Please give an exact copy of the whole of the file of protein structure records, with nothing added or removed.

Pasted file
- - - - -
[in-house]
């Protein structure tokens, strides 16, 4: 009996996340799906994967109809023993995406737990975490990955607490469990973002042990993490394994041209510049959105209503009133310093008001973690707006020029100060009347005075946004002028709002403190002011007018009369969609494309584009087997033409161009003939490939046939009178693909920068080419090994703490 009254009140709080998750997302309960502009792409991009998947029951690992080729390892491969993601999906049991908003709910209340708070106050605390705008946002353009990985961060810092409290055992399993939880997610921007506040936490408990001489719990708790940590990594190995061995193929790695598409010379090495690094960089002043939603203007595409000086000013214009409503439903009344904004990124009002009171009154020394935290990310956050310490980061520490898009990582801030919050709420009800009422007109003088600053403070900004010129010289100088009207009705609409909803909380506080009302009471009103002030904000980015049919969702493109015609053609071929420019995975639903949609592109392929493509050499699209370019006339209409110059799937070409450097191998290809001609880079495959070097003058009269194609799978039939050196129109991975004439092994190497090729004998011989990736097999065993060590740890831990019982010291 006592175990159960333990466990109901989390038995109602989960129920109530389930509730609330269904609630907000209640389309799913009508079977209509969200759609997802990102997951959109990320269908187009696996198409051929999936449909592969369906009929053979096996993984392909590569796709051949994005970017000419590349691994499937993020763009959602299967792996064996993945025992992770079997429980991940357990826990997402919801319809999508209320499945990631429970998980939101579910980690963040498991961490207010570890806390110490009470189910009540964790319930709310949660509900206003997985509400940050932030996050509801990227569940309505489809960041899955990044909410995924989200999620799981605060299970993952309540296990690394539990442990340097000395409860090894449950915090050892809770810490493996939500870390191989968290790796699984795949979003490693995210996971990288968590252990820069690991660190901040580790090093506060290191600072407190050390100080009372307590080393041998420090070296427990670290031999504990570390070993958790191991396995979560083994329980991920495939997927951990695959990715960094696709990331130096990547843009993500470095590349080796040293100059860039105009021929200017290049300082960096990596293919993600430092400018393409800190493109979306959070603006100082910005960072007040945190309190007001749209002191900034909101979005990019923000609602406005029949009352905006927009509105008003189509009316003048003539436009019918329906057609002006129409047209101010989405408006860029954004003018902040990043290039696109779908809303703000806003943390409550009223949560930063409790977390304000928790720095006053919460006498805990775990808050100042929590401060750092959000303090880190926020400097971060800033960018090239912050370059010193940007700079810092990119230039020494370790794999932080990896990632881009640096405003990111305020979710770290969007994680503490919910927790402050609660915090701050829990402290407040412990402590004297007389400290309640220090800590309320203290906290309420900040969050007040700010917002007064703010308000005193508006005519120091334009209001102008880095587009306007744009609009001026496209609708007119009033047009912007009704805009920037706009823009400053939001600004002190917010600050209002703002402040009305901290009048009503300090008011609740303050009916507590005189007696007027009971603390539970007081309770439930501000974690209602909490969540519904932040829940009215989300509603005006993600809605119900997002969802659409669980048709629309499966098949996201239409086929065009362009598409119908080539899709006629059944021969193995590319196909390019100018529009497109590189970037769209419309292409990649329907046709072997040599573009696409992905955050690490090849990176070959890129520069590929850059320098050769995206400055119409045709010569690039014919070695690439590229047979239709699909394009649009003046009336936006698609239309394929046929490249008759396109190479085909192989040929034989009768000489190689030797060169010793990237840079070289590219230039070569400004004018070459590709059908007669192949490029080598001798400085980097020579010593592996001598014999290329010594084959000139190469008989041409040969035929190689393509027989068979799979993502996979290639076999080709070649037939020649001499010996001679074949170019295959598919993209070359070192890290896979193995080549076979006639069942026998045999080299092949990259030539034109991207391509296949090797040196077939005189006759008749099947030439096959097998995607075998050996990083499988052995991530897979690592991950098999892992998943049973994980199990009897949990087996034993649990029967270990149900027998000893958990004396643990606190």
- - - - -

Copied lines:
[in-house]
């Protein structure tokens, strides 16, 4: 009996996340799906994967109809023993995406737990975490990955607490469990973002042990993490394994041209510049959105209503009133310093008001973690707006020029100060009347005075946004002028709002403190002011007018009369969609494309584009087997033409161009003939490939046939009178693909920068080419090994703490 009254009140709080998750997302309960502009792409991009998947029951690992080729390892491969993601999906049991908003709910209340708070106050605390705008946002353009990985961060810092409290055992399993939880997610921007506040936490408990001489719990708790940590990594190995061995193929790695598409010379090495690094960089002043939603203007595409000086000013214009409503439903009344904004990124009002009171009154020394935290990310956050310490980061520490898009990582801030919050709420009800009422007109003088600053403070900004010129010289100088009207009705609409909803909380506080009302009471009103002030904000980015049919969702493109015609053609071929420019995975639903949609592109392929493509050499699209370019006339209409110059799937070409450097191998290809001609880079495959070097003058009269194609799978039939050196129109991975004439092994190497090729004998011989990736097999065993060590740890831990019982010291 006592175990159960333990466990109901989390038995109602989960129920109530389930509730609330269904609630907000209640389309799913009508079977209509969200759609997802990102997951959109990320269908187009696996198409051929999936449909592969369906009929053979096996993984392909590569796709051949994005970017000419590349691994499937993020763009959602299967792996064996993945025992992770079997429980991940357990826990997402919801319809999508209320499945990631429970998980939101579910980690963040498991961490207010570890806390110490009470189910009540964790319930709310949660509900206003997985509400940050932030996050509801990227569940309505489809960041899955990044909410995924989200999620799981605060299970993952309540296990690394539990442990340097000395409860090894449950915090050892809770810490493996939500870390191989968290790796699984795949979003490693995210996971990288968590252990820069690991660190901040580790090093506060290191600072407190050390100080009372307590080393041998420090070296427990670290031999504990570390070993958790191991396995979560083994329980991920495939997927951990695959990715960094696709990331130096990547843009993500470095590349080796040293100059860039105009021929200017290049300082960096990596293919993600430092400018393409800190493109979306959070603006100082910005960072007040945190309190007001749209002191900034909101979005990019923000609602406005029949009352905006927009509105008003189509009316003048003539436009019918329906057609002006129409047209101010989405408006860029954004003018902040990043290039696109779908809303703000806003943390409550009223949560930063409790977390304000928790720095006053919460006498805990775990808050100042929590401060750092959000303090880190926020400097971060800033960018090239912050370059010193940007700079810092990119230039020494370790794999932080990896990632881009640096405003990111305020979710770290969007994680503490919910927790402050609660915090701050829990402290407040412990402590004297007389400290309640220090800590309320203290906290309420900040969050007040700010917002007064703010308000005193508006005519120091334009209001102008880095587009306007744009609009001026496209609708007119009033047009912007009704805009920037706009823009400053939001600004002190917010600050209002703002402040009305901290009048009503300090008011609740303050009916507590005189007696007027009971603390539970007081309770439930501000974690209602909490969540519904932040829940009215989300509603005006993600809605119900997002969802659409669980048709629309499966098949996201239409086929065009362009598409119908080539899709006629059944021969193995590319196909390019100018529009497109590189970037769209419309292409990649329907046709072997040599573009696409992905955050690490090849990176070959890129520069590929850059320098050769995206400055119409045709010569690039014919070695690439590229047979239709699909394009649009003046009336936006698609239309394929046929490249008759396109190479085909192989040929034989009768000489190689030797060169010793990237840079070289590219230039070569400004004018070459590709059908007669192949490029080598001798400085980097020579010593592996001598014999290329010594084959000139190469008989041409040969035929190689393509027989068979799979993502996979290639076999080709070649037939020649001499010996001679074949170019295959598919993209070359070192890290896979193995080549076979006639069942026998045999080299092949990259030539034109991207391509296949090797040196077939005189006759008749099947030439096959097998995607075998050996990083499988052995991530897979690592991950098999892992998943049973994980199990009897949990087996034993649990029967270990149900027998000893958990004396643990606190």